MONDAY, March 1, 2021 (HealthDay News) -- Putting the oldest people near the front of the line for COVID-19 shots will save more lives and may extend their lifespan, too, researchers say.
The new study findings challenge the view that older people should be lower on the list for shots because they have a shorter life expectancy, according to the team from the University of California, Berkeley.
"Since older age is accompanied by falling life expectancy, it is widely assumed that means we're saving fewer years of life," said lead author Joshua Goldstein, professor of demography.
"We show this to be mistaken," he added in a university news release. "The age patterns of COVID-19 [death rates] are such that vaccinating the oldest first saves the most lives and, surprisingly, also maximizes years of remaining life expectancy."
For the study, the researchers analyzed life expectancy in the United States, Germany and South Korea during the coronavirus pandemic. They based their calculations on the potential number of lives saved through vaccination, multiplied by the life expectancy of those vaccinated.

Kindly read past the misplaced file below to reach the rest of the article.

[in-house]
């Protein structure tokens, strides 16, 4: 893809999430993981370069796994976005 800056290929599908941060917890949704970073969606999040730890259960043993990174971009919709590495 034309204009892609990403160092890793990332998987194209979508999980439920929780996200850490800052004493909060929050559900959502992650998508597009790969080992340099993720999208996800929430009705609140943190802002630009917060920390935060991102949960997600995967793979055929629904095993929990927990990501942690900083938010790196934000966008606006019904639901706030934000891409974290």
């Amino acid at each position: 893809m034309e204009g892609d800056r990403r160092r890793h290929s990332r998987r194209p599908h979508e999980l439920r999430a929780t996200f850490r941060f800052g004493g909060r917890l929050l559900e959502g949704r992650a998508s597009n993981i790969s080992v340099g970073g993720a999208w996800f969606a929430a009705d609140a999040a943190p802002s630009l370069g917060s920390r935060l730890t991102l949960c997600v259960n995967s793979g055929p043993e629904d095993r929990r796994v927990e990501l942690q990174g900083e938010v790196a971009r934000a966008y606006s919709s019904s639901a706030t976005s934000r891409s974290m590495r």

For example, if one million vaccinations saved 1,000 lives, and vaccinated people were projected to live 20 more years on average, a total 20,000 years of life would be saved.
The pandemic has claimed more than 500,000 lives in the United States, and 2.5 million worldwide.
The researchers found vaccinating people in their 90s would save three times as many lives as giving the same doses to people in their 80s.
The report was published online Feb. 25 in the journal Proceedings of the National Academy of Sciences.
Since COVID-19 vaccines have become available, health experts have debated which groups should get priority for shots, given limited supplies and distribution.
"Allocating scarce COVID-19 vaccine doses involves many tradeoffs. However, a conflict between minimizing the count of deaths and maximizing remaining life is not one of them," Goldstein said.
"Before this study, it was suspected that there would be some intermediate age -- not too old and not too young -- which would maximize the benefit of a vaccine, in terms of person-years of life saved," he added. "But surprisingly, we show this is not the case."
The U.S. Centers for Disease Control and Prevention has more on COVID-19 vaccines.
SOURCE: University of California, Berkeley, news release, Feb. 25, 2021